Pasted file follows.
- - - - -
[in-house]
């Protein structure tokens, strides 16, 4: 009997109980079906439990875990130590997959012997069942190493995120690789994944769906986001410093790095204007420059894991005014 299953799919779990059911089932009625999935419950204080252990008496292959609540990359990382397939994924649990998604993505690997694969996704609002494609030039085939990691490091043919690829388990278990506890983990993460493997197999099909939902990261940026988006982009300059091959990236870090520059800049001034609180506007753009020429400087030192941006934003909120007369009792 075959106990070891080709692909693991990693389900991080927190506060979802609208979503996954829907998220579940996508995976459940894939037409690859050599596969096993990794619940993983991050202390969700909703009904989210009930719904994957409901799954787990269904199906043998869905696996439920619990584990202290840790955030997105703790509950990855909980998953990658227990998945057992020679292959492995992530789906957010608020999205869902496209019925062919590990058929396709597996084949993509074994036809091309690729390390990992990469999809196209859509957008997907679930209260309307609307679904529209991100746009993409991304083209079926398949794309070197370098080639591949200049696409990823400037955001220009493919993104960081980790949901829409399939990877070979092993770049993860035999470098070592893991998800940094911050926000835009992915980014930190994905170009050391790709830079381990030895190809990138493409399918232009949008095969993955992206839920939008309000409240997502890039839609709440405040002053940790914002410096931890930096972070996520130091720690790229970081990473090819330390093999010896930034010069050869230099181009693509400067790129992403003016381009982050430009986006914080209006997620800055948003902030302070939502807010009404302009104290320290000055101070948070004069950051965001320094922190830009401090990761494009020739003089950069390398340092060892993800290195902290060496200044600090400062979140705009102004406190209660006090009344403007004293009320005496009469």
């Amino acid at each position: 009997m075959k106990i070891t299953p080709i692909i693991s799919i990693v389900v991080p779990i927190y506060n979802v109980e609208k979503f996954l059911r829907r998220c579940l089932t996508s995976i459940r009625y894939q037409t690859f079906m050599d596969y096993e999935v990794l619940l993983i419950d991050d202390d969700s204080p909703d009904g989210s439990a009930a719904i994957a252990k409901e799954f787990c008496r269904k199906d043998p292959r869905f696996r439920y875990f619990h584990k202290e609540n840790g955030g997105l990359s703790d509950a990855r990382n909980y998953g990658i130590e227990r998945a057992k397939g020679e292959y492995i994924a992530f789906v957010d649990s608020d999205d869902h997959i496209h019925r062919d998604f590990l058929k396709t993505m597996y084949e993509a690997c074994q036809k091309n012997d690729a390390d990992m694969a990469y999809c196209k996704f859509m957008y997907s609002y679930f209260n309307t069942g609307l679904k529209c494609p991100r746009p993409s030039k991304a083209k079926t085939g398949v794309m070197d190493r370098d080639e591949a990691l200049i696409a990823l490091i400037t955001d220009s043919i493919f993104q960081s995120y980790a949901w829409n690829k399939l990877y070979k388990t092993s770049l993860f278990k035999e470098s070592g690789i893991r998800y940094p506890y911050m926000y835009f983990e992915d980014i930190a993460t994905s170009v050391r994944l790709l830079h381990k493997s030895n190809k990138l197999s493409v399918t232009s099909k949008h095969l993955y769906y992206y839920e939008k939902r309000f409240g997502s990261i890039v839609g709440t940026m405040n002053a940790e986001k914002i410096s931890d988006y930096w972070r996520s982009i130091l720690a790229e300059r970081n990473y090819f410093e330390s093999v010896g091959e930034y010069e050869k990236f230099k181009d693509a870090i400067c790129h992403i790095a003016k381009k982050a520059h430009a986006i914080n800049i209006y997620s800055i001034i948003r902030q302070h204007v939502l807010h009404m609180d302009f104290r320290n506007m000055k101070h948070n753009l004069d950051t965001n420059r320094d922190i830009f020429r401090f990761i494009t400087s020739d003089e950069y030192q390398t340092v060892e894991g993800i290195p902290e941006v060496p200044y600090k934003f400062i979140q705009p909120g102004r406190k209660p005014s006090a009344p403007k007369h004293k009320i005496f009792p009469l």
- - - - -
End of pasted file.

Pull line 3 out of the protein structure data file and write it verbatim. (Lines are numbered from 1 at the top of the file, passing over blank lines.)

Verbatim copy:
């Amino acid at each position: 009997m075959k106990i070891t299953p080709i692909i693991s799919i990693v389900v991080p779990i927190y506060n979802v109980e609208k979503f996954l059911r829907r998220c579940l089932t996508s995976i459940r009625y894939q037409t690859f079906m050599d596969y096993e999935v990794l619940l993983i419950d991050d202390d969700s204080p909703d009904g989210s439990a009930a719904i994957a252990k409901e799954f787990c008496r269904k199906d043998p292959r869905f696996r439920y875990f619990h584990k202290e609540n840790g955030g997105l990359s703790d509950a990855r990382n909980y998953g990658i130590e227990r998945a057992k397939g020679e292959y492995i994924a992530f789906v957010d649990s608020d999205d869902h997959i496209h019925r062919d998604f590990l058929k396709t993505m597996y084949e993509a690997c074994q036809k091309n012997d690729a390390d990992m694969a990469y999809c196209k996704f859509m957008y997907s609002y679930f209260n309307t069942g609307l679904k529209c494609p991100r746009p993409s030039k991304a083209k079926t085939g398949v794309m070197d190493r370098d080639e591949a990691l200049i696409a990823l490091i400037t955001d220009s043919i493919f993104q960081s995120y980790a949901w829409n690829k399939l990877y070979k388990t092993s770049l993860f278990k035999e470098s070592g690789i893991r998800y940094p506890y911050m926000y835009f983990e992915d980014i930190a993460t994905s170009v050391r994944l790709l830079h381990k493997s030895n190809k990138l197999s493409v399918t232009s099909k949008h095969l993955y769906y992206y839920e939008k939902r309000f409240g997502s990261i890039v839609g709440t940026m405040n002053a940790e986001k914002i410096s931890d988006y930096w972070r996520s982009i130091l720690a790229e300059r970081n990473y090819f410093e330390s093999v010896g091959e930034y010069e050869k990236f230099k181009d693509a870090i400067c790129h992403i790095a003016k381009k982050a520059h430009a986006i914080n800049i209006y997620s800055i001034i948003r902030q302070h204007v939502l807010h009404m609180d302009f104290r320290n506007m000055k101070h948070n753009l004069d950051t965001n420059r320094d922190i830009f020429r401090f990761i494009t400087s020739d003089e950069y030192q390398t340092v060892e894991g993800i290195p902290e941006v060496p200044y600090k934003f400062i979140q705009p909120g102004r406190k209660p005014s006090a009344p403007k007369h004293k009320i005496f009792p009469l």